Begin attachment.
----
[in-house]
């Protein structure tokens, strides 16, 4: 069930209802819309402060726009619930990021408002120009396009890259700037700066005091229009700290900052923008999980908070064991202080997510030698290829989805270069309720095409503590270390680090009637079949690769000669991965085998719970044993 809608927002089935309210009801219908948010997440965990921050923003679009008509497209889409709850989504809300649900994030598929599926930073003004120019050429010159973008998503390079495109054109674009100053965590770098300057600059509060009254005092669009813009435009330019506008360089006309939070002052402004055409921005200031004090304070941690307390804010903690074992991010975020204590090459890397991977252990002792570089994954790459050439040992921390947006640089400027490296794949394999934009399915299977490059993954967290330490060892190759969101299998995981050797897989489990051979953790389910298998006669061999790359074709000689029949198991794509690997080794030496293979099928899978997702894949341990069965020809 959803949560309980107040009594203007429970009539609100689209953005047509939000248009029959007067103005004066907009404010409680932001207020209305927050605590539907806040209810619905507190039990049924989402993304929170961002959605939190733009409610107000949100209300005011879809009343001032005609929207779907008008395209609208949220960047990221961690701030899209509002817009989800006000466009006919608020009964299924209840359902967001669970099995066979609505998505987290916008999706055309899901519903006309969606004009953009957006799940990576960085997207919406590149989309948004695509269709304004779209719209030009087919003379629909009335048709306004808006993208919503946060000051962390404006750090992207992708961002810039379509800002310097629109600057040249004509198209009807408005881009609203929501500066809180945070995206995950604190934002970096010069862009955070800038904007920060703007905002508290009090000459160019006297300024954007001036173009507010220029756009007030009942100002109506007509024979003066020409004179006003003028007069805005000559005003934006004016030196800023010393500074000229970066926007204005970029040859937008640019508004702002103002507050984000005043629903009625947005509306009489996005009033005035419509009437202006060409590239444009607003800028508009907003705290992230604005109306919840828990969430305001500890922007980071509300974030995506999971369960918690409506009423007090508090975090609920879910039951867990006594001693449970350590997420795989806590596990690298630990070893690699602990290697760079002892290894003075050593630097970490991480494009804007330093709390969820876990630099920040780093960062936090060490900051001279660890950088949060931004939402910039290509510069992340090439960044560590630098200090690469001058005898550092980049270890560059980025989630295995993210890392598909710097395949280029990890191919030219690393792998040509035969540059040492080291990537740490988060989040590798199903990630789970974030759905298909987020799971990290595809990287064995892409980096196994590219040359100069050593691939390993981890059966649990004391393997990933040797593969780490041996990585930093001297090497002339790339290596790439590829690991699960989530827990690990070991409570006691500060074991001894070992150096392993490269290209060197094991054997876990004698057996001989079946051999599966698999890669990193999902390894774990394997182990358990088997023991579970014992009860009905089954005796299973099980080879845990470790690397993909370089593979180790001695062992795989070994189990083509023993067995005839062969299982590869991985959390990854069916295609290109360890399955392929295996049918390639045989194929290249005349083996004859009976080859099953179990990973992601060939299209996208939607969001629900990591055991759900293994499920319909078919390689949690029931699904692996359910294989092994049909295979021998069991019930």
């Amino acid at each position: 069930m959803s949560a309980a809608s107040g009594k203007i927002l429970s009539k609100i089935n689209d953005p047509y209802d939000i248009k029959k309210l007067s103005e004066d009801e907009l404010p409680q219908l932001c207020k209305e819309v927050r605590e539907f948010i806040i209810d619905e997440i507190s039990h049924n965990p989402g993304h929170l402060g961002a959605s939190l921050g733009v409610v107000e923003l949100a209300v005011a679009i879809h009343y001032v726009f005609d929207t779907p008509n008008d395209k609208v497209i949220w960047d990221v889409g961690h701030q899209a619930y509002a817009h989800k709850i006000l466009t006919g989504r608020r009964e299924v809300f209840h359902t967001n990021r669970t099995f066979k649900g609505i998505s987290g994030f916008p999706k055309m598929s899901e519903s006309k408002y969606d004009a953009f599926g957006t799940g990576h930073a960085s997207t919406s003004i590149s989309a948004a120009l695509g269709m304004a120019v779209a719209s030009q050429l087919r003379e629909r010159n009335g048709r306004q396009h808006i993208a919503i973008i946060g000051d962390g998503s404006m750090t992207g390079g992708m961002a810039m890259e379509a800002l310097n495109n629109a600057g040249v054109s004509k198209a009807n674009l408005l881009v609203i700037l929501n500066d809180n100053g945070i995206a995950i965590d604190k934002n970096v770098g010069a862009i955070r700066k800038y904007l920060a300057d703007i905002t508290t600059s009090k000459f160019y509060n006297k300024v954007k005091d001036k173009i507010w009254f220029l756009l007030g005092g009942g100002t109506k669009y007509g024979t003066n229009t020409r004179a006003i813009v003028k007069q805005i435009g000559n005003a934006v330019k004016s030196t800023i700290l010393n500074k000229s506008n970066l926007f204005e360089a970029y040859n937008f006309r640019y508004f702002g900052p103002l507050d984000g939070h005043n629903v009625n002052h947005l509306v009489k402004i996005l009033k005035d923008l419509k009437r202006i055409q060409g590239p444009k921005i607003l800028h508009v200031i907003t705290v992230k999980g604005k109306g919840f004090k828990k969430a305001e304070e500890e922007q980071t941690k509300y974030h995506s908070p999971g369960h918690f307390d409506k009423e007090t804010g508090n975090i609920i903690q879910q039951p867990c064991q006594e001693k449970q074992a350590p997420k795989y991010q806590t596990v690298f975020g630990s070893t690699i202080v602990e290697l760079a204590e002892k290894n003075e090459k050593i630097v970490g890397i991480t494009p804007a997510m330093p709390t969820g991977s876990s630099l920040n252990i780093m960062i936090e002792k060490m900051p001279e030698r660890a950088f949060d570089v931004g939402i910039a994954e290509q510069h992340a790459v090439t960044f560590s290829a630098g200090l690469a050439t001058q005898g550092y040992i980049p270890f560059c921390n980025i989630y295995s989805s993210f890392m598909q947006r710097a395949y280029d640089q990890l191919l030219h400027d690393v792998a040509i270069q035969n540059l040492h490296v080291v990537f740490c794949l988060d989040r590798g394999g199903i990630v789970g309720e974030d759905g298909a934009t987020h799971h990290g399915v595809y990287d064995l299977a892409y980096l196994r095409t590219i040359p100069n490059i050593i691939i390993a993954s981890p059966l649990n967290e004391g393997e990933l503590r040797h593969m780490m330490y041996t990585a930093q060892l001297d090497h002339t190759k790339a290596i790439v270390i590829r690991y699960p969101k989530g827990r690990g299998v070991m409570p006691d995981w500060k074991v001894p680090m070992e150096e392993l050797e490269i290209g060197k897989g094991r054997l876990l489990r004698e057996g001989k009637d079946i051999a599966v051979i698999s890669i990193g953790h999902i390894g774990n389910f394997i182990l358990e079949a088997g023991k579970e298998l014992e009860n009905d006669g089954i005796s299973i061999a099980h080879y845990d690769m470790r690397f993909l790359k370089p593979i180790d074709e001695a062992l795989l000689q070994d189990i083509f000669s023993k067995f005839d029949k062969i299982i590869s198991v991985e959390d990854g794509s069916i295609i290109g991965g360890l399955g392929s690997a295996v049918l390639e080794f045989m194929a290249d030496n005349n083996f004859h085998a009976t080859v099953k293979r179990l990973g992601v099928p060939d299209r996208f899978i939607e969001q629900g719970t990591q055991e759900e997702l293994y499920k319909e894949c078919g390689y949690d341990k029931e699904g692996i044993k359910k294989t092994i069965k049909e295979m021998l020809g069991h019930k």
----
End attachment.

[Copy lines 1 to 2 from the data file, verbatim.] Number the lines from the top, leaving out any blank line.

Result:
[in-house]
């Protein structure tokens, strides 16, 4: 069930209802819309402060726009619930990021408002120009396009890259700037700066005091229009700290900052923008999980908070064991202080997510030698290829989805270069309720095409503590270390680090009637079949690769000669991965085998719970044993 809608927002089935309210009801219908948010997440965990921050923003679009008509497209889409709850989504809300649900994030598929599926930073003004120019050429010159973008998503390079495109054109674009100053965590770098300057600059509060009254005092669009813009435009330019506008360089006309939070002052402004055409921005200031004090304070941690307390804010903690074992991010975020204590090459890397991977252990002792570089994954790459050439040992921390947006640089400027490296794949394999934009399915299977490059993954967290330490060892190759969101299998995981050797897989489990051979953790389910298998006669061999790359074709000689029949198991794509690997080794030496293979099928899978997702894949341990069965020809 959803949560309980107040009594203007429970009539609100689209953005047509939000248009029959007067103005004066907009404010409680932001207020209305927050605590539907806040209810619905507190039990049924989402993304929170961002959605939190733009409610107000949100209300005011879809009343001032005609929207779907008008395209609208949220960047990221961690701030899209509002817009989800006000466009006919608020009964299924209840359902967001669970099995066979609505998505987290916008999706055309899901519903006309969606004009953009957006799940990576960085997207919406590149989309948004695509269709304004779209719209030009087919003379629909009335048709306004808006993208919503946060000051962390404006750090992207992708961002810039379509800002310097629109600057040249004509198209009807408005881009609203929501500066809180945070995206995950604190934002970096010069862009955070800038904007920060703007905002508290009090000459160019006297300024954007001036173009507010220029756009007030009942100002109506007509024979003066020409004179006003003028007069805005000559005003934006004016030196800023010393500074000229970066926007204005970029040859937008640019508004702002103002507050984000005043629903009625947005509306009489996005009033005035419509009437202006060409590239444009607003800028508009907003705290992230604005109306919840828990969430305001500890922007980071509300974030995506999971369960918690409506009423007090508090975090609920879910039951867990006594001693449970350590997420795989806590596990690298630990070893690699602990290697760079002892290894003075050593630097970490991480494009804007330093709390969820876990630099920040780093960062936090060490900051001279660890950088949060931004939402910039290509510069992340090439960044560590630098200090690469001058005898550092980049270890560059980025989630295995993210890392598909710097395949280029990890191919030219690393792998040509035969540059040492080291990537740490988060989040590798199903990630789970974030759905298909987020799971990290595809990287064995892409980096196994590219040359100069050593691939390993981890059966649990004391393997990933040797593969780490041996990585930093001297090497002339790339290596790439590829690991699960989530827990690990070991409570006691500060074991001894070992150096392993490269290209060197094991054997876990004698057996001989079946051999599966698999890669990193999902390894774990394997182990358990088997023991579970014992009860009905089954005796299973099980080879845990470790690397993909370089593979180790001695062992795989070994189990083509023993067995005839062969299982590869991985959390990854069916295609290109360890399955392929295996049918390639045989194929290249005349083996004859009976080859099953179990990973992601060939299209996208939607969001629900990591055991759900293994499920319909078919390689949690029931699904692996359910294989092994049909295979021998069991019930």